As she approached the king the sun came out, and the previously so dark church lit up when sunlight streamed through the eastern window. The air around her husband glowed with glittering dust, for an instant she could see the faintest outline of a halo round his head and she bit back on a bubble of laughter, for whatever else her Erik was he was definitely not a saint.  When she reached him she locked eyes with him and sank down into a deep, reverential curtsey. Erik inclined his head, she rose and proceeded towards the waiting bishops and the crown she didn’t want.

In 1568, Erik was deposed by his brother Johan. His wife and their children were imprisoned with him, and for five years Karin and Erik were shunted from one castle to the other. And then one day …

“No, please …” Karin clung to Erik, fingers sinking into his linen shirt.
“Karin?” Erik blinked, not quite understanding. These last few months had further undermined his mental health, and there were days when Karin feared her husband had gone permanently insane.
”He needs me,” she said, turning to face their jailer. “Please don’t do this!”
“Karin?” Erik’s arms tightened round her waist. “Why are you weeping?”
“Erik, I …” A hand on her arm wrenched her out of his hold. ”No!” she cried. “Erik!”
“Karin? What …” he stumbled towards her but was brought up short by one of the guards. “Karin!” he screamed. “Karin!” He tried to wrest himself free, but was easily detained. The man struggling with his guards bore but a passing resemblance to the man she had fallen in love with, his body gone soft after years of confinement, his clothes hanging too big on his shrunken frame. His beard was unkempt, his hair stood messily around his head and she had never loved him as much as she did in this precise moment when he was screaming her name, his eyes wild and dark with fear.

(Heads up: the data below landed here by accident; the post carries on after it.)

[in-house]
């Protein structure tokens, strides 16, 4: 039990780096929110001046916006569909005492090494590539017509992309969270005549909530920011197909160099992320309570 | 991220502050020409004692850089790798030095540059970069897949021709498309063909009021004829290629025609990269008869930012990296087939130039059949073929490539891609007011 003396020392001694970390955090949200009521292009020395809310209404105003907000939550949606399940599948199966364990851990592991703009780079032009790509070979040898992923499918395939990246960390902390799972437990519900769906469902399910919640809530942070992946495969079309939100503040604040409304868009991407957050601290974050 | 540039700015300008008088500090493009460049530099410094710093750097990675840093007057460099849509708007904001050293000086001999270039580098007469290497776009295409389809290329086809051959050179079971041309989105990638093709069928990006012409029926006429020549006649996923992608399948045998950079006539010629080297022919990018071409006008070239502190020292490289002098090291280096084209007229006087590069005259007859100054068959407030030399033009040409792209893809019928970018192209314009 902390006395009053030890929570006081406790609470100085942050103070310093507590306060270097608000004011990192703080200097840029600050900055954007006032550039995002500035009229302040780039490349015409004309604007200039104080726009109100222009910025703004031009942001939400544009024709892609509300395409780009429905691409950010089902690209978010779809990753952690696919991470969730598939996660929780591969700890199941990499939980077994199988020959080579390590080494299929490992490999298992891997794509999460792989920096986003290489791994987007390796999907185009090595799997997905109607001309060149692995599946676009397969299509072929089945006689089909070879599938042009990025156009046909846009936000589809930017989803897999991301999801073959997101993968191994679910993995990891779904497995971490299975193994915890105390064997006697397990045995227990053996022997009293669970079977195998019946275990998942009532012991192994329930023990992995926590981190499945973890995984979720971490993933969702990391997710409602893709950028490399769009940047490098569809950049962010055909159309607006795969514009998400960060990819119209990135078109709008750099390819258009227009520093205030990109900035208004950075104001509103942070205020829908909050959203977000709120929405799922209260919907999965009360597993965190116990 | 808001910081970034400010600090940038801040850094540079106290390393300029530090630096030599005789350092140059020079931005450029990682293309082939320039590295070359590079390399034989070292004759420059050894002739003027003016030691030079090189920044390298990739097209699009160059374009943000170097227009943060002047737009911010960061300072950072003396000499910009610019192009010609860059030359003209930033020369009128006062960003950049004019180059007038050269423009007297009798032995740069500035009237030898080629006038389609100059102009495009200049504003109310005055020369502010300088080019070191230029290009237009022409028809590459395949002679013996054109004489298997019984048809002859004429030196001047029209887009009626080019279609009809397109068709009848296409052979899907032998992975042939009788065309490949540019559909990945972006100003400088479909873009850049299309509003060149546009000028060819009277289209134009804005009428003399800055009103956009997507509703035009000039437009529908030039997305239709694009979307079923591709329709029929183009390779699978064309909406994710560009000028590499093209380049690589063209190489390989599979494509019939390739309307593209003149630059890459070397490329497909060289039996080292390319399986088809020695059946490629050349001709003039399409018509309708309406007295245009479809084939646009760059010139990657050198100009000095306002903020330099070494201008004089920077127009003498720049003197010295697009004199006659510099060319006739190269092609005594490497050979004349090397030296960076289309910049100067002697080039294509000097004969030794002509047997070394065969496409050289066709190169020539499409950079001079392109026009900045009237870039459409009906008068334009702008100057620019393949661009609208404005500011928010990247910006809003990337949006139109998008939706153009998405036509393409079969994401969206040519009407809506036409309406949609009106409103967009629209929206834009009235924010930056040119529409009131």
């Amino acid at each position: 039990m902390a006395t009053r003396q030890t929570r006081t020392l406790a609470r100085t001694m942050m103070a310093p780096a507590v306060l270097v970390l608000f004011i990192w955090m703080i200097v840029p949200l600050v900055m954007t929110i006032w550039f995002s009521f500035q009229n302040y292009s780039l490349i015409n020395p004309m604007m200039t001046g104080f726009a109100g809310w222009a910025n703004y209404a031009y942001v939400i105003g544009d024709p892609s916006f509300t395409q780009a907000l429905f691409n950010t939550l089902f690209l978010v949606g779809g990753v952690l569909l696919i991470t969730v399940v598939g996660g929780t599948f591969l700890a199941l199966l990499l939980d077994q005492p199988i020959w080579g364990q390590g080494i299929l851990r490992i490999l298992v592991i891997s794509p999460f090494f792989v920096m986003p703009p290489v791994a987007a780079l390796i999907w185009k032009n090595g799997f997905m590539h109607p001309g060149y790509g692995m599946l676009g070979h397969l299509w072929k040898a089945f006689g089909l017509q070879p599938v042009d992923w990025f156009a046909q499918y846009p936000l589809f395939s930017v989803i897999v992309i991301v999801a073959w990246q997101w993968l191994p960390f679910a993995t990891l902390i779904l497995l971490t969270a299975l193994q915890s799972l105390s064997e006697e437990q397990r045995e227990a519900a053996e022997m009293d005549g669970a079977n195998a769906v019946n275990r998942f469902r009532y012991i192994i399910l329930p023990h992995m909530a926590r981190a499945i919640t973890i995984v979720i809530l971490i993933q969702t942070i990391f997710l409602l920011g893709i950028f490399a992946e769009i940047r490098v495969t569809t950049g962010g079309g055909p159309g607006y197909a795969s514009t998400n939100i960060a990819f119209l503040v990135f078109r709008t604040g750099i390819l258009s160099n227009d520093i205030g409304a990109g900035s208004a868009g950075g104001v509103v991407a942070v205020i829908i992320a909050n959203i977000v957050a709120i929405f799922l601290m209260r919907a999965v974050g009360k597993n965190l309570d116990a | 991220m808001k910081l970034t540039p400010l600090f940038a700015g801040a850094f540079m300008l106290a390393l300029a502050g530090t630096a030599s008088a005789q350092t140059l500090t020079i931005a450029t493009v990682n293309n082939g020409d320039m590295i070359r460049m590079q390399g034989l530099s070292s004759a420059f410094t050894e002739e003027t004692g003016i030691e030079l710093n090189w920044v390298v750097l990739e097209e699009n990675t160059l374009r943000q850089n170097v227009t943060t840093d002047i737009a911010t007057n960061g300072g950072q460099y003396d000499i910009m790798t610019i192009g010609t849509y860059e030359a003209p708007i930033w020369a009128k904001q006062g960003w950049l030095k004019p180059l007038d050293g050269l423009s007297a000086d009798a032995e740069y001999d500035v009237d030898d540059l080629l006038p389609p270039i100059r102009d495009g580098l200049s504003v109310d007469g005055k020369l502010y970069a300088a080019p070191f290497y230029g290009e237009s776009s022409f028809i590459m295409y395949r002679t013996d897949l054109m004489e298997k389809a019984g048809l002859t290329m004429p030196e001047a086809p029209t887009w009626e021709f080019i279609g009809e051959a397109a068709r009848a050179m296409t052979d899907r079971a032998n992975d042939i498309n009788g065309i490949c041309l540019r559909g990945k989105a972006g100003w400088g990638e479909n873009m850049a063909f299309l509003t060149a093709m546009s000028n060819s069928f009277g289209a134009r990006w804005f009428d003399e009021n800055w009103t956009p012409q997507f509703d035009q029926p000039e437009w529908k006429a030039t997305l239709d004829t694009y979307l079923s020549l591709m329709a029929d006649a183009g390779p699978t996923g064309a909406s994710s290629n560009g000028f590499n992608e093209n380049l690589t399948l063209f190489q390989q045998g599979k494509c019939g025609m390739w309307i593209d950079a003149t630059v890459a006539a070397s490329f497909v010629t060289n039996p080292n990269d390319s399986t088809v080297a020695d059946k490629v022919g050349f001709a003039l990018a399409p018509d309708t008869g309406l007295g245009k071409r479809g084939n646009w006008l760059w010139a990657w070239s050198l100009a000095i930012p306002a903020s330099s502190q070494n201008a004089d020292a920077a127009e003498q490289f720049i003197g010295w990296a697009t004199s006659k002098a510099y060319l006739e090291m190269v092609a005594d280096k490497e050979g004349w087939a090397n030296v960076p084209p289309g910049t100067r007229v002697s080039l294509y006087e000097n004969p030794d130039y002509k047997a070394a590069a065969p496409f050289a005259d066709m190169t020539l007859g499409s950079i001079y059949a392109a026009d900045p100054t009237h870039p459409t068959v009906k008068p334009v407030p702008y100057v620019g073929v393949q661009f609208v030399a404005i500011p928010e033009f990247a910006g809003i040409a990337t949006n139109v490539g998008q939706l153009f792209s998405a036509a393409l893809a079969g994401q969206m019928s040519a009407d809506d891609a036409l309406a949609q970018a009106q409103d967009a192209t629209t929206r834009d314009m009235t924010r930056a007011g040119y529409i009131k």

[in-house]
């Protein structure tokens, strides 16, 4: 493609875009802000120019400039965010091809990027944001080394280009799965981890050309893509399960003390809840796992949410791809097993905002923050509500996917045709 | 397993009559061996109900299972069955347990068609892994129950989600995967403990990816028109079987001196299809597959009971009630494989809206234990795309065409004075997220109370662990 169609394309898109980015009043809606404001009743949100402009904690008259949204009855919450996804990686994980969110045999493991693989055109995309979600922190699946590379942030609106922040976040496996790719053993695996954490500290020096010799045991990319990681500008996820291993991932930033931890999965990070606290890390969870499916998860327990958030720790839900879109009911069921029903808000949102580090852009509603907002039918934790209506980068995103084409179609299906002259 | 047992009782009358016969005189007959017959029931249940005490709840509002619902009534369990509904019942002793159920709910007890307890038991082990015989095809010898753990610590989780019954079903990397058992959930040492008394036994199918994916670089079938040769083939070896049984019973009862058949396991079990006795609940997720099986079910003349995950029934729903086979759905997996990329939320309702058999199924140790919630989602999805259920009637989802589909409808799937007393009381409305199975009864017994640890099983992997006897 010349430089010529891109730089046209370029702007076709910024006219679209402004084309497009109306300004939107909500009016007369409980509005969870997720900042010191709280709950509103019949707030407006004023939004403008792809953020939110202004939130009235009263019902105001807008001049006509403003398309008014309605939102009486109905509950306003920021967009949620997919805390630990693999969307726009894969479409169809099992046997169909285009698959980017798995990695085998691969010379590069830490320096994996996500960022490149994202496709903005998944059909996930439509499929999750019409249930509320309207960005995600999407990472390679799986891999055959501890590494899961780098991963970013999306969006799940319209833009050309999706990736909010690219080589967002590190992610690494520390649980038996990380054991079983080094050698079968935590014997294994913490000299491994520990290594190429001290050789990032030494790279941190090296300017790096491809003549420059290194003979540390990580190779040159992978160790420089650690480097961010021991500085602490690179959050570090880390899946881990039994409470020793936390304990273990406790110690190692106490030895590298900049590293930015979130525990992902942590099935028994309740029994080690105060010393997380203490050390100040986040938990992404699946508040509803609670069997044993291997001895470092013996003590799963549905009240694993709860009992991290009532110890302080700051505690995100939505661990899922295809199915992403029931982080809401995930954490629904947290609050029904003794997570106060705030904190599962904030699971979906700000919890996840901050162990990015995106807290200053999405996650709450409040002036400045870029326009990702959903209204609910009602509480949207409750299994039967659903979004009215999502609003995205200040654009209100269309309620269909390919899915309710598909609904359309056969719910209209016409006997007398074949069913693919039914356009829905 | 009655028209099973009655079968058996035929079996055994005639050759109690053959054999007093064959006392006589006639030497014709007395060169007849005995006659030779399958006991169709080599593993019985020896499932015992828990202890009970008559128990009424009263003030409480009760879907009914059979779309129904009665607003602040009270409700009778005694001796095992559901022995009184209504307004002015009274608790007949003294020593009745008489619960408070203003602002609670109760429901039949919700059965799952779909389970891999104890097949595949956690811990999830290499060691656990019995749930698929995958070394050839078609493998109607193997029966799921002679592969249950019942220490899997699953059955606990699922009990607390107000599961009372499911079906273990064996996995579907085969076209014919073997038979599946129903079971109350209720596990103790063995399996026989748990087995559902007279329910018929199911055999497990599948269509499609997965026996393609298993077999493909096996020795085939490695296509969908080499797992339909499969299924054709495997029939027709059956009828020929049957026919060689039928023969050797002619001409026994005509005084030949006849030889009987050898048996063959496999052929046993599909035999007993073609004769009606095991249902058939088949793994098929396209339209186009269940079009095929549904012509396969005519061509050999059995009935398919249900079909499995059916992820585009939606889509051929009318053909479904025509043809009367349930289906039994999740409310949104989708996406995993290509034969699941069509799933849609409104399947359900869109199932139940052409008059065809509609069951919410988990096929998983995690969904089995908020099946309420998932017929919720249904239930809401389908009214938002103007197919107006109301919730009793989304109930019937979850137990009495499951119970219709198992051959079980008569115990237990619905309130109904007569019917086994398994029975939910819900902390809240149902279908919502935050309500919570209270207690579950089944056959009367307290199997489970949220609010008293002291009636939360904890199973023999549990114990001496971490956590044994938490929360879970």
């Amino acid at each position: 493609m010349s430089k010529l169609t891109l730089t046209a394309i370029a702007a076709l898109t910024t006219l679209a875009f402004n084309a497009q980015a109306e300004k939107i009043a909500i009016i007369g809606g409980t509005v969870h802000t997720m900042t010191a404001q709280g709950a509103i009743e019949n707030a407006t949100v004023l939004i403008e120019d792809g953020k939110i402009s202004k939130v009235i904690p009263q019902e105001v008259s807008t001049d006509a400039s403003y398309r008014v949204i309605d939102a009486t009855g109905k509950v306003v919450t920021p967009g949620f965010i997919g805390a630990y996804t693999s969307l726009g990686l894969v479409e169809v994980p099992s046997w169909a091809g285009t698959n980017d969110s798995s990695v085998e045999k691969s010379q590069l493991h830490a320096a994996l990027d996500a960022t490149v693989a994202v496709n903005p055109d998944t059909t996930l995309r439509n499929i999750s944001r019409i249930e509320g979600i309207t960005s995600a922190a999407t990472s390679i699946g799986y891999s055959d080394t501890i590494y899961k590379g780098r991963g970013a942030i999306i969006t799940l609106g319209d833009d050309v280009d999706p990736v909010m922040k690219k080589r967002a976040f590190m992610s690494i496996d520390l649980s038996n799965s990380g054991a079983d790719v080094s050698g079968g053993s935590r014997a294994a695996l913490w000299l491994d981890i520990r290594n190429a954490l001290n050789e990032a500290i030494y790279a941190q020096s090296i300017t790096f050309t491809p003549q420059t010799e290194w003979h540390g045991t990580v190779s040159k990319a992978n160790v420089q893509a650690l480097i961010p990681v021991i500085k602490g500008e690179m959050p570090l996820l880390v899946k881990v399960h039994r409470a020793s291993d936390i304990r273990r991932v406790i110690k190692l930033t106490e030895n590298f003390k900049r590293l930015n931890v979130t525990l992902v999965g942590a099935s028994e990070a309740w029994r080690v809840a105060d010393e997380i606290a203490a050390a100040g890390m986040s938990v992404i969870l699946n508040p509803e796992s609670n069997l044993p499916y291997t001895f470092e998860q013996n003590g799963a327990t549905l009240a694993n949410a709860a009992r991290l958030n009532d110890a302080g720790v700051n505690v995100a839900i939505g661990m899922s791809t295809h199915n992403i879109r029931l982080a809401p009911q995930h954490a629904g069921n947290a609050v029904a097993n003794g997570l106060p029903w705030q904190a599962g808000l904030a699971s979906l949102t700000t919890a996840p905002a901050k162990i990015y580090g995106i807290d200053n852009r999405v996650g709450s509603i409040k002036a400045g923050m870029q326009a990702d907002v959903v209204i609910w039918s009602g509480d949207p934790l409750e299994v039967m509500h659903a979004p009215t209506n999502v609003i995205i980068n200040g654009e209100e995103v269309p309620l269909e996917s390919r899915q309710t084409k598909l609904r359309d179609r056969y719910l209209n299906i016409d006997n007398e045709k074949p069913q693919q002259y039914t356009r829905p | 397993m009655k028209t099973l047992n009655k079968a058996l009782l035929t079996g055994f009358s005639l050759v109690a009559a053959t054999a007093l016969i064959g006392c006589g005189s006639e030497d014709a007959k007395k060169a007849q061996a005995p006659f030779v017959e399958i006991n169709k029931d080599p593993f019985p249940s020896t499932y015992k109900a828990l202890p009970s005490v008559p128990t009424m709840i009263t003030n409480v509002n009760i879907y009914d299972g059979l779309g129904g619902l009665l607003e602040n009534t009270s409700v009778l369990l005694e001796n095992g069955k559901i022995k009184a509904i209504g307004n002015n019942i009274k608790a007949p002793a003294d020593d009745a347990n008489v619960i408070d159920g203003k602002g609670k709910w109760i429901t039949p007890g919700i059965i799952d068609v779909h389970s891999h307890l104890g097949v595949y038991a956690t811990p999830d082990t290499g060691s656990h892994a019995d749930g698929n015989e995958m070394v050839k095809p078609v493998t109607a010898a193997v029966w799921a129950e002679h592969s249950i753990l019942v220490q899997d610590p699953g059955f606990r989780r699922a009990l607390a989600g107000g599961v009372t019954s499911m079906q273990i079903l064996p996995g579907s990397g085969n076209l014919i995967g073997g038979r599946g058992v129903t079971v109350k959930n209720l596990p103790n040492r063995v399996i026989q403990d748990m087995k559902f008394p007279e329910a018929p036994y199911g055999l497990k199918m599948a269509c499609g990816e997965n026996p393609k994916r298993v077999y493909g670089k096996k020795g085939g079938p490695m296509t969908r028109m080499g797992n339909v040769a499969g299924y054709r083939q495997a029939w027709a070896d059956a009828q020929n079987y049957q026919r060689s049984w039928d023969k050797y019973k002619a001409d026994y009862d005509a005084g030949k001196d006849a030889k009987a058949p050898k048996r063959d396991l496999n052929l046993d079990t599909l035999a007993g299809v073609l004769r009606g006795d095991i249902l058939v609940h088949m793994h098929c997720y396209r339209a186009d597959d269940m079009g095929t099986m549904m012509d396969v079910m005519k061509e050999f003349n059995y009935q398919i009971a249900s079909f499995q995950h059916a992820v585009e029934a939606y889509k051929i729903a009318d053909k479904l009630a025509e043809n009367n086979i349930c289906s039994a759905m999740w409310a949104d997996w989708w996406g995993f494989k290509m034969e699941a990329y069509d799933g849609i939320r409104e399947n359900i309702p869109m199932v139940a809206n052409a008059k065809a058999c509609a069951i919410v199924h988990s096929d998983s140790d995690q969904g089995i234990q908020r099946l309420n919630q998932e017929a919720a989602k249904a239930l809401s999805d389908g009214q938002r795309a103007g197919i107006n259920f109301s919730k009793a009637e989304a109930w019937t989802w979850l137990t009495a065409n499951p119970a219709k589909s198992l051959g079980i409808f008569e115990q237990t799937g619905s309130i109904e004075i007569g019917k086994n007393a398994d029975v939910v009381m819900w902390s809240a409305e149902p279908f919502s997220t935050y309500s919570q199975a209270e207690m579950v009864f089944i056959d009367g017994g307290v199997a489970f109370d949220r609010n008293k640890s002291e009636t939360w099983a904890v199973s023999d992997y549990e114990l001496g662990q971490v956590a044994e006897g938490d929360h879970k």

“Erik,” she sobbed, fighting the hands that were dragging her towards the door. “I love you, Erik Gustavson, I love you so much.”
“Karin!” The shriek was cut short by the slamming door.
Karin sank to her knees and raised her hands in supplication to Bengt Bengtsson. “Don’t take me away,” she begged. “Don’t you see? He needs me!” And I need him, she screamed inside, I will wither without him!
Bengt Bengtsson leaned towards her, smirking. “You’ll not see him again – not in this life.”
“If you do this, may you rot in hell,” she spat. He looked at her for a long time. “Please …” she said, hoping that this long silence meant he was reconsidering. “Let me stay with him.”
Bengt Bengtsson looked at one of his men. “Take her away.”

Karin never saw her husband again. Erik died in 1577 – poisoned by his gaoler. Karin was destined to outlive her husband by 35 years and died in Finland in 1612. She never re-married. Not, perhaps, the happiest of love stories, but love each other they most certainly did, and as we all know there are times when love burns more than it soothes, right?  And I do believe they had moments of utter joy and contentment, moments when it was just Erik and Karin, the bed hangings shielding them from the world outside.  

And now to the giveaway …

My books are also about love – okay, so there’s a lot of other stuff going on, but ultimately the Graham Saga is about a man and his woman and the love that carries them through a life that at times is a tad too adventurous  and dangerous.

This week, in celebration of my participation on this Valentine Blog Hop and love, I am giving away two copies – one Kindle and one paperback (Europe only) of Like Chaff in the Wind, the second book in the series, officially out on March 1.

Matthew Graham committed the mistake of his life when he cut off his brother’s nose. In revenge, Matthew is abducted and transported to the Colony of Virginia, there to be sold as indentured labour – a death sentence more or less. Fortunately, Matthew has a remarkable wife who has no intention of letting her husband suffer and die, and so Alex Graham sets off on a perilous journey to bring him home.

For the full blurb click here

For more info re my books, visit http://www.annabelfrage.com